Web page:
Like his parents before him, Venter is quick to fall under the spell of the device’s sweat-stained, profane, and surprisingly charming operator, Adam Lyons. But unlike them, Venter gets close enough to Adam to learn a dark secret. There’s an undeniable pattern between specific epiphanies and violent crimes. And Adam won’t jeopardize the privacy of his customers by alerting the police.

It may be a hoax, but that doesn’t mean what Adam is selling isn’t also spot-on. And in this sprawling, snarling tragicomedy about accountability in contemporary America, the greater danger is that Adam Lyon’s apparatus may just be right about us all.





About David

Photo by Albert Cheung
David Burr Gerrard is the author of The Epiphany Machine (Putnam, 2017). He received an MFA in fiction writing from Columbia University. His first novel, Short Century, was published by Rare Bird Books, and his work has appeared in The Awl, The LA Review of Books, BOMB, Guernica, and other publications. He teaches fiction writing at Manhattanville College, the 92nd Street Y, and the Sackett Street Writers’ Workshop.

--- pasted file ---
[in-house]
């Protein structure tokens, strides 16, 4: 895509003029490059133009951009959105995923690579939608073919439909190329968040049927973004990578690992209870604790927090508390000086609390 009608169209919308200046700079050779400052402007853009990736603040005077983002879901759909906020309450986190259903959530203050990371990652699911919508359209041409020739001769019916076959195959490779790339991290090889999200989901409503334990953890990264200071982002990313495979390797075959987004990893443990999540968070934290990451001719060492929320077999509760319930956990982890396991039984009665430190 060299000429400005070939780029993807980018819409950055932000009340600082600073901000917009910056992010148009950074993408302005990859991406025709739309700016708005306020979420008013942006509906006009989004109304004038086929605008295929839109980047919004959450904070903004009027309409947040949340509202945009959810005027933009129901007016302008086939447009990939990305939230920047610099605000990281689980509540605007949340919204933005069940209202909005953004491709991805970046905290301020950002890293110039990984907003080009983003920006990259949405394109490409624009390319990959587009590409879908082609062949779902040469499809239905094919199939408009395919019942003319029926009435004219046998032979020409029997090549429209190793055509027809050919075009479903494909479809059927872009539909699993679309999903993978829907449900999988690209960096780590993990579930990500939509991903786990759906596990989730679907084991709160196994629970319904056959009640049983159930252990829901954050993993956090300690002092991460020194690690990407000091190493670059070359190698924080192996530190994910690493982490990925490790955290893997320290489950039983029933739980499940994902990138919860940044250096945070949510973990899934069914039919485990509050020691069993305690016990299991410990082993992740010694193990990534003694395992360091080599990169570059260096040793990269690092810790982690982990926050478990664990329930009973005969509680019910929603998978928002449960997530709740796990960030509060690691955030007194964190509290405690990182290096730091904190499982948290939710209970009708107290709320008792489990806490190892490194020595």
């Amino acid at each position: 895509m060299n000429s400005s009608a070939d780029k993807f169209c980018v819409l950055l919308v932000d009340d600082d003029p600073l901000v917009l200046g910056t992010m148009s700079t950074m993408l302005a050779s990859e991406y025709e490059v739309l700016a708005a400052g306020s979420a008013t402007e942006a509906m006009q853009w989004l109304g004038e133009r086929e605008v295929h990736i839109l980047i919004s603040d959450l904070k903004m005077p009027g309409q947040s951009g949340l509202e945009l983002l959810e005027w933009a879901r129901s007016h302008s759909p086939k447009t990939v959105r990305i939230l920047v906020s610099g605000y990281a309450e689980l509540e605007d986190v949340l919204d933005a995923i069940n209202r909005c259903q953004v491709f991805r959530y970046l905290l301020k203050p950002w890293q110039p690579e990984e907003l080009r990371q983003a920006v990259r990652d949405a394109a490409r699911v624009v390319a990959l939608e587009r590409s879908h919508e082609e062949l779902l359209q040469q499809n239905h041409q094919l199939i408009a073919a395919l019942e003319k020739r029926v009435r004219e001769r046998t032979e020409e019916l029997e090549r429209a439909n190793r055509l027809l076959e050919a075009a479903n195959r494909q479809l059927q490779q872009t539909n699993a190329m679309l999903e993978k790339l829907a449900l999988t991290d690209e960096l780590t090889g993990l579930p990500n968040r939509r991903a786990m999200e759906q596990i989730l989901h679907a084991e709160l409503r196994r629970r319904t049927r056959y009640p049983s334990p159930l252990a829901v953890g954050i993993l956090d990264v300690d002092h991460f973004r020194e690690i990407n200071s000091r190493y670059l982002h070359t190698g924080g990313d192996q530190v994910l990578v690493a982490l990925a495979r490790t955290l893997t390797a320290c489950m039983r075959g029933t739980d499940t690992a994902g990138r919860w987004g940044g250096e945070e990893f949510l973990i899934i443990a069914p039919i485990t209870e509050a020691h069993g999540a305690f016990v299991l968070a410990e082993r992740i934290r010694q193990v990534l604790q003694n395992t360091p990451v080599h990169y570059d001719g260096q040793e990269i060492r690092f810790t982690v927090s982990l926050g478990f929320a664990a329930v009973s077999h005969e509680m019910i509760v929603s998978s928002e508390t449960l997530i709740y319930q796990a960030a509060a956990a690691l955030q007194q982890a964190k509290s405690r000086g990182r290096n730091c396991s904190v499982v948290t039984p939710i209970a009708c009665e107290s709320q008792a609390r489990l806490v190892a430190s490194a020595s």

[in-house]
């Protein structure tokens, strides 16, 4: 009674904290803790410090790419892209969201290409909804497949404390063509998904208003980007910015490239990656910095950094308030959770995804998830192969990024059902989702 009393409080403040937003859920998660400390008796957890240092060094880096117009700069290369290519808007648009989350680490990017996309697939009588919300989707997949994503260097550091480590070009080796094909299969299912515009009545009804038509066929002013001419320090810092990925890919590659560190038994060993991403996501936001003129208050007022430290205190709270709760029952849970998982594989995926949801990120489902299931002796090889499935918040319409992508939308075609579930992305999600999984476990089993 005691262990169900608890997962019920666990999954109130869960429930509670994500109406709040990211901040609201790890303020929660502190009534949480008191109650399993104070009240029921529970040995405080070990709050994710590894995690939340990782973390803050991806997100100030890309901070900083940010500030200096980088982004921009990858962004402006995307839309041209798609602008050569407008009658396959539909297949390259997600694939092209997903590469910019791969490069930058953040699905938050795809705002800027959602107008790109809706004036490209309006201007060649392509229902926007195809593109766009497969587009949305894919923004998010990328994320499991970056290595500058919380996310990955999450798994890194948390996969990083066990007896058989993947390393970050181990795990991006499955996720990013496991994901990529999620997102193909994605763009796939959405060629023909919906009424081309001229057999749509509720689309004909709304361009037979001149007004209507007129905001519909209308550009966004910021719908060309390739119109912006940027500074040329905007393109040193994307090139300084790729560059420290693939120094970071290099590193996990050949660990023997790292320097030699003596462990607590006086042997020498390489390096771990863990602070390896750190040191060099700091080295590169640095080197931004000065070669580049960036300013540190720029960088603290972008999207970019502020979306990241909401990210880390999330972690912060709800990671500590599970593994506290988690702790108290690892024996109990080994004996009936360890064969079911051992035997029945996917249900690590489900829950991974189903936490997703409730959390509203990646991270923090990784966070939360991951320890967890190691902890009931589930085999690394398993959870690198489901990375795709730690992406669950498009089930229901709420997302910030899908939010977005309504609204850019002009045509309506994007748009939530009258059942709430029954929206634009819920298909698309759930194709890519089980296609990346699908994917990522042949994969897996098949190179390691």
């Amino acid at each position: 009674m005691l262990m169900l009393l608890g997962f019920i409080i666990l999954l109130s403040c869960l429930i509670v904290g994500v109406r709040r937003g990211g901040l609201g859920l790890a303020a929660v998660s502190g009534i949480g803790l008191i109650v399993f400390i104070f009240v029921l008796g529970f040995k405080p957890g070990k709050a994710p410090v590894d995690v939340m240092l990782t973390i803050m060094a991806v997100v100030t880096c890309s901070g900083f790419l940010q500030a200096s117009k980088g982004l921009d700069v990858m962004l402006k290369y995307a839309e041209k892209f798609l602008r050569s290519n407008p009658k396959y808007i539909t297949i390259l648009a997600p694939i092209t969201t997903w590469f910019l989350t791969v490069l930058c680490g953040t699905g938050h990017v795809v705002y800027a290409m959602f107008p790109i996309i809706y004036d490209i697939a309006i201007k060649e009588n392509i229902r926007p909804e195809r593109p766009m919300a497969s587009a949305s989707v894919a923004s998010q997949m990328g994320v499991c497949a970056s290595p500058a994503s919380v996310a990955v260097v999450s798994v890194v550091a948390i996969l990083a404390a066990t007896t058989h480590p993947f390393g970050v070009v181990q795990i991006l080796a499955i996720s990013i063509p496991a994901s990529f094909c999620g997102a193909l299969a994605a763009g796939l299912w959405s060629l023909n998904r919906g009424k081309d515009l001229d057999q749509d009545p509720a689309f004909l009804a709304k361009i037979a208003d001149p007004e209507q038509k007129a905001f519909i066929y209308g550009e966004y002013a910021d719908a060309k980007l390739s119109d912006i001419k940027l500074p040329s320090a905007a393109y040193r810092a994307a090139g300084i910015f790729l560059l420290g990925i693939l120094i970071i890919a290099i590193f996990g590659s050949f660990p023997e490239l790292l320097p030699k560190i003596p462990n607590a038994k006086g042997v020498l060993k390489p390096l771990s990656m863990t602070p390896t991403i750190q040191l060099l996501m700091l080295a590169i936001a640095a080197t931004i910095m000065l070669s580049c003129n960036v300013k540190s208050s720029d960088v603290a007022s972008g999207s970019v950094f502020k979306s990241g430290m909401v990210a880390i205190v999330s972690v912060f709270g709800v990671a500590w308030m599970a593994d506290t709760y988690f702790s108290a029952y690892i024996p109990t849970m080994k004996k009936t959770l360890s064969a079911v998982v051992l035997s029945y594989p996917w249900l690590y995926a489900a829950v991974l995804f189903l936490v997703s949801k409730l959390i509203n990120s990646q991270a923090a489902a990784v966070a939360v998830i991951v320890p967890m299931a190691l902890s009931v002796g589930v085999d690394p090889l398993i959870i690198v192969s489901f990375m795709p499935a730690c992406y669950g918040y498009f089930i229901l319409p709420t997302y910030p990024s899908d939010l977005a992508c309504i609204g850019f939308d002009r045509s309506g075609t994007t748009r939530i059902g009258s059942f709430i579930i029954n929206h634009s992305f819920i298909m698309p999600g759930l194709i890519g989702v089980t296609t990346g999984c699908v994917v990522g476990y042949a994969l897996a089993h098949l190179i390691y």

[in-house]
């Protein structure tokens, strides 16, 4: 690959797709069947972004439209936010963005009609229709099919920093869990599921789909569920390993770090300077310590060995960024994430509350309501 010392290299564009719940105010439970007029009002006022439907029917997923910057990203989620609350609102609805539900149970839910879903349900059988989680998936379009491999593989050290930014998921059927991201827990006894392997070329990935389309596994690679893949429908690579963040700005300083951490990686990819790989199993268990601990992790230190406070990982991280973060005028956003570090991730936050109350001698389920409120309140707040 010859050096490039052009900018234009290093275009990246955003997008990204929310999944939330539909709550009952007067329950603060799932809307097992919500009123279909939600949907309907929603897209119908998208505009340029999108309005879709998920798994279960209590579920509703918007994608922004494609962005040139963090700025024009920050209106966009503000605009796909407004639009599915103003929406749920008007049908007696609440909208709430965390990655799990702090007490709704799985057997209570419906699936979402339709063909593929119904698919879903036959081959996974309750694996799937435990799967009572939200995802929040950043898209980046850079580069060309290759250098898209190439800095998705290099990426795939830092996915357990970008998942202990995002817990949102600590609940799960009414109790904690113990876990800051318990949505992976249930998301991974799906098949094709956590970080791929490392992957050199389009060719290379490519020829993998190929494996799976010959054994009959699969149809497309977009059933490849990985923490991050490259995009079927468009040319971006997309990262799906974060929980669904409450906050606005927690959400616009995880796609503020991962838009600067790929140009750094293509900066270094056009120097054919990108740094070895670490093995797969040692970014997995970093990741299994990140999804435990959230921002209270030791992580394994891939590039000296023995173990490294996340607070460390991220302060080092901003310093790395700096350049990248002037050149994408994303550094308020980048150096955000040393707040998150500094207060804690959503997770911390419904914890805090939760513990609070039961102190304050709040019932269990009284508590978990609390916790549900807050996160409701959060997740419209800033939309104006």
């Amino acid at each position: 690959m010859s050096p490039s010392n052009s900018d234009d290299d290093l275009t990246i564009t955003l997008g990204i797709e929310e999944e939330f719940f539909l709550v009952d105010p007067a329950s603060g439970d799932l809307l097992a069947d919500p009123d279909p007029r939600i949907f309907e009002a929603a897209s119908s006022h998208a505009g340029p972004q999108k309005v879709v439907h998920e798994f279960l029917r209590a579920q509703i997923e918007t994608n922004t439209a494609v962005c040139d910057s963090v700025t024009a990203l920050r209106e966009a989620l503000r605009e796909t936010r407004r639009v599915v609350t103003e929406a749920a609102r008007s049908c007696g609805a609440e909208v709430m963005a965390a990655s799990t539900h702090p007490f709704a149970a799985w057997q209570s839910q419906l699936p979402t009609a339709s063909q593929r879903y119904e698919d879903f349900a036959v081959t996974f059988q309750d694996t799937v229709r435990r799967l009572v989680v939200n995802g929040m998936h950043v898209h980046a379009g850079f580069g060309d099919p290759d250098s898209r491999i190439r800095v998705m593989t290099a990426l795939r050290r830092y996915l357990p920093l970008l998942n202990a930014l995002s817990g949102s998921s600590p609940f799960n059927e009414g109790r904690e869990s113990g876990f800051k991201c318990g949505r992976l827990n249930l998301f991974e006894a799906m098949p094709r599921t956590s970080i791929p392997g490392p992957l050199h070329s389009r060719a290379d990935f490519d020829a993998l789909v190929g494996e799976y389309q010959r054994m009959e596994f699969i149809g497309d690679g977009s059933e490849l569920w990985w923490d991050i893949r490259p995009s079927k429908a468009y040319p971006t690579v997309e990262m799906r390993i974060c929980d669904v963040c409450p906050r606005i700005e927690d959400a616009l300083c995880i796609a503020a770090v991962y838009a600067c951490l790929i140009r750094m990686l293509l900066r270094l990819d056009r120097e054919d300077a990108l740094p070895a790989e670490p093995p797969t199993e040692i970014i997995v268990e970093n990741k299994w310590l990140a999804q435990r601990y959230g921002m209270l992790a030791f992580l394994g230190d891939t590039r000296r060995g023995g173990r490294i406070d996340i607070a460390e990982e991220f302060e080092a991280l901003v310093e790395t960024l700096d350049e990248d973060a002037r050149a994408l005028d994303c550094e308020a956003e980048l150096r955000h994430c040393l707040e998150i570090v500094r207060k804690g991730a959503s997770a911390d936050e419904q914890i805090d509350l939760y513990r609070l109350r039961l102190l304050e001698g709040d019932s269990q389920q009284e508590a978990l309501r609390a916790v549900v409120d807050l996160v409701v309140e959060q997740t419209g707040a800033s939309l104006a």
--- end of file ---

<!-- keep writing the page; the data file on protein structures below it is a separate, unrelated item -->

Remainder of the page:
Website  ~  Twitter @DBGerrard



Shadow Bug Coming July 21st



Muro Studios is excited to announce that Shadow Bug is going to be released July 21st 2017 on the Steam store for Windows and Mac, and is priced at $4.99 / 4.99€.

You are the overpowered ninja hero Shadow Bug! Save your home forest from the evil factory by slicing monsters to pieces.

Adventure through beautiful and twisted landscapes full of action and adventure as the ultimate ninja.

Game Features: